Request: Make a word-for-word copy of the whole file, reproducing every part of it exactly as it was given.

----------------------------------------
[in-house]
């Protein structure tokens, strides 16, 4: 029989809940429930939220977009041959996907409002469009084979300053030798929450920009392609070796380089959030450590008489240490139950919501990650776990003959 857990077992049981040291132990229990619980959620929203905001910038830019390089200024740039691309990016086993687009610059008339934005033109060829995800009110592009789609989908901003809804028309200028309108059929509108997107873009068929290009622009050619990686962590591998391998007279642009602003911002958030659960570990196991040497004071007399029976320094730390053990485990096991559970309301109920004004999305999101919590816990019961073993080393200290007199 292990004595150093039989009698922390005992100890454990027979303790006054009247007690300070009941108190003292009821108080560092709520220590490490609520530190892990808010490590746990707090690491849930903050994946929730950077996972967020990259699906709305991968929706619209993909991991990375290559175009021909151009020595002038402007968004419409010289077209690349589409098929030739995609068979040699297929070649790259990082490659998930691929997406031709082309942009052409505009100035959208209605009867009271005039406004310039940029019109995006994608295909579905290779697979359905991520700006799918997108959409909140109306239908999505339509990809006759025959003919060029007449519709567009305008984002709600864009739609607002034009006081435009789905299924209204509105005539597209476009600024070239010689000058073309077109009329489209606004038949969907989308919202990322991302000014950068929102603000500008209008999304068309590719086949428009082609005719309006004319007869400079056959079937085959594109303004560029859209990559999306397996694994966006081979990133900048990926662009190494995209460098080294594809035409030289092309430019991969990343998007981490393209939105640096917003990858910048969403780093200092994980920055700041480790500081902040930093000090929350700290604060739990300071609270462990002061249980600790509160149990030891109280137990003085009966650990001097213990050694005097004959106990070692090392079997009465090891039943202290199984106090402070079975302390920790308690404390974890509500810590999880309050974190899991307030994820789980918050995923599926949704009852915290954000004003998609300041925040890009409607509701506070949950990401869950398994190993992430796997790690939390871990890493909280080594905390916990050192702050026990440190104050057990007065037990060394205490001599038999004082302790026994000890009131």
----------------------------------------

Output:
[in-house]
């Protein structure tokens, strides 16, 4: 029989809940429930939220977009041959996907409002469009084979300053030798929450920009392609070796380089959030450590008489240490139950919501990650776990003959 857990077992049981040291132990229990619980959620929203905001910038830019390089200024740039691309990016086993687009610059008339934005033109060829995800009110592009789609989908901003809804028309200028309108059929509108997107873009068929290009622009050619990686962590591998391998007279642009602003911002958030659960570990196991040497004071007399029976320094730390053990485990096991559970309301109920004004999305999101919590816990019961073993080393200290007199 292990004595150093039989009698922390005992100890454990027979303790006054009247007690300070009941108190003292009821108080560092709520220590490490609520530190892990808010490590746990707090690491849930903050994946929730950077996972967020990259699906709305991968929706619209993909991991990375290559175009021909151009020595002038402007968004419409010289077209690349589409098929030739995609068979040699297929070649790259990082490659998930691929997406031709082309942009052409505009100035959208209605009867009271005039406004310039940029019109995006994608295909579905290779697979359905991520700006799918997108959409909140109306239908999505339509990809006759025959003919060029007449519709567009305008984002709600864009739609607002034009006081435009789905299924209204509105005539597209476009600024070239010689000058073309077109009329489209606004038949969907989308919202990322991302000014950068929102603000500008209008999304068309590719086949428009082609005719309006004319007869400079056959079937085959594109303004560029859209990559999306397996694994966006081979990133900048990926662009190494995209460098080294594809035409030289092309430019991969990343998007981490393209939105640096917003990858910048969403780093200092994980920055700041480790500081902040930093000090929350700290604060739990300071609270462990002061249980600790509160149990030891109280137990003085009966650990001097213990050694005097004959106990070692090392079997009465090891039943202290199984106090402070079975302390920790308690404390974890509500810590999880309050974190899991307030994820789980918050995923599926949704009852915290954000004003998609300041925040890009409607509701506070949950990401869950398994190993992430796997790690939390871990890493909280080594905390916990050192702050026990440190104050057990007065037990060394205490001599038999004082302790026994000890009131």